New minister for planning and finance: ‘We can do a lot in two years’

By FRONTIER

YANGON — New Minister for Planning and Finance U Soe Win said the ministry can do “a lot” in the two years before the next election, after taking his oath of office in parliament yesterday.

The former Deloitte managing partner replaces U Kyaw Win, who resigned in May amid corruption allegations. Soe Win’s appointment has raised hopes that he will provide leadership on much-needed economic reforms, where his predecessor is widely seen to have failed.

“We should not underestimate the challenges,” Soe Win told reporters outside parliament. “I will consult with my team and [implement reforms] gradually.”

The new minister said he would focus on improving coordination between government ministries and would only take counsel from State Counsellor Daw Aung San Suu Kyi “where needed”.

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“The state counsellor wants us to make decisions and work independently,” he said, adding: “What I want to say to the people is, keep cool and we are going to try our best.”

Soe Win is respected both by the National League for Democracy and the business community. He is a member of the party’s economic committee and the National Economic Coordination Committee, and he sits on the board of the Renaissance Institute, a think-tank that advises on economic policy.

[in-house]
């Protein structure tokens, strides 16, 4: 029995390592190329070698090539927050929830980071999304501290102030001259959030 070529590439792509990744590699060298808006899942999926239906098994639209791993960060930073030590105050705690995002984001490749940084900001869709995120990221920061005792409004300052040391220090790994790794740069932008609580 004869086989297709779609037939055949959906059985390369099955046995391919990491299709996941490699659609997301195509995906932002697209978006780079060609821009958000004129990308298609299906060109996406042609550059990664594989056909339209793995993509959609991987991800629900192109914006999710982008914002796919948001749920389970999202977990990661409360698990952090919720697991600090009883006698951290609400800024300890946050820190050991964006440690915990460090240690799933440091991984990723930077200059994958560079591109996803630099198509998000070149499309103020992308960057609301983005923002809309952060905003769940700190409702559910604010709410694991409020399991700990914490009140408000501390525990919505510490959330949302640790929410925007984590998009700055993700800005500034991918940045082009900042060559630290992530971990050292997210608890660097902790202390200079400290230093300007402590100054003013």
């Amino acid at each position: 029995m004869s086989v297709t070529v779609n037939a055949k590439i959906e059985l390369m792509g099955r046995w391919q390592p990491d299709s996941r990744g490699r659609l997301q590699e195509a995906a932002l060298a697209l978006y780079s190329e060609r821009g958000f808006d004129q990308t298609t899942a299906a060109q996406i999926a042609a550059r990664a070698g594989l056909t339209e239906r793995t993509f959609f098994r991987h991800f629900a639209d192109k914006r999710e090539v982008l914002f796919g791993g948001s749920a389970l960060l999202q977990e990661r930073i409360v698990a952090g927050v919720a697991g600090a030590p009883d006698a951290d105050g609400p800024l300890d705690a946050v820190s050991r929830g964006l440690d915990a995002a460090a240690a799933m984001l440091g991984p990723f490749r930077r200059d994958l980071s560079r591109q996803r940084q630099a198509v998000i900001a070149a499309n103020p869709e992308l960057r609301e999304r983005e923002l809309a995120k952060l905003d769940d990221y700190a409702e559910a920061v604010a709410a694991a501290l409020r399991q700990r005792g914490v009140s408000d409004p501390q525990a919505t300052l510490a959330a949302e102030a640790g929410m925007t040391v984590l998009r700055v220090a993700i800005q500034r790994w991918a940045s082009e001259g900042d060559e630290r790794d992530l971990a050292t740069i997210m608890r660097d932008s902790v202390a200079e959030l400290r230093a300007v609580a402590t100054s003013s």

U Min Khin, another RI board member, said Soe Win’s banking and private sector experience made him the “right person” for the job. Before embarking on a career in the private sector in 1996, the new minister worked at the State Commercial Bank and then at Myanmar Foreign Trade Bank.

His membership of the NECC would also help him, Min Khin said. But he warned that the appointment of a new minister “itself cannot make much happen”.

“To have tangible outcomes, we need … realistic policy frameworks, empowerment, opening to participative assistance and [the] support of various stakeholders, inclusiveness, effective mechanisms to check and balance, transparency and so on,” he said.

Meanwhile, the Anti-Corruption Commission has completed an investigation into allegations against former minister Kyaw Win and submitted a report with its findings to the President’s Office on May 25 in line with section 16(e) of the Anti-Corruption Law.

Details of the report have not been made public and while the head of the Anti-Corruption Commission, U Aung Kyi, has confirmed the former minister was under investigation, he has not indicated publicly whether the allegations have been substantiated.

Mr Sean Turnell, a special economic consultant to Daw Aung San Suu Kyi, welcomed Soe Win’s appointment and said the new minister is “old but active and he’s internationally engaged”. An official resume puts Soe Win’s age at 80, making him the oldest minister in the cabinet.

“His age is certainly a factor but to me really outweighed by his international engagement which is I think in a sense unique among plausible candidates,” Turnell said.

“The other thing is that he was very much behind a lot of the policy development … before the new government came into place, most of which is yet to be implemented.”

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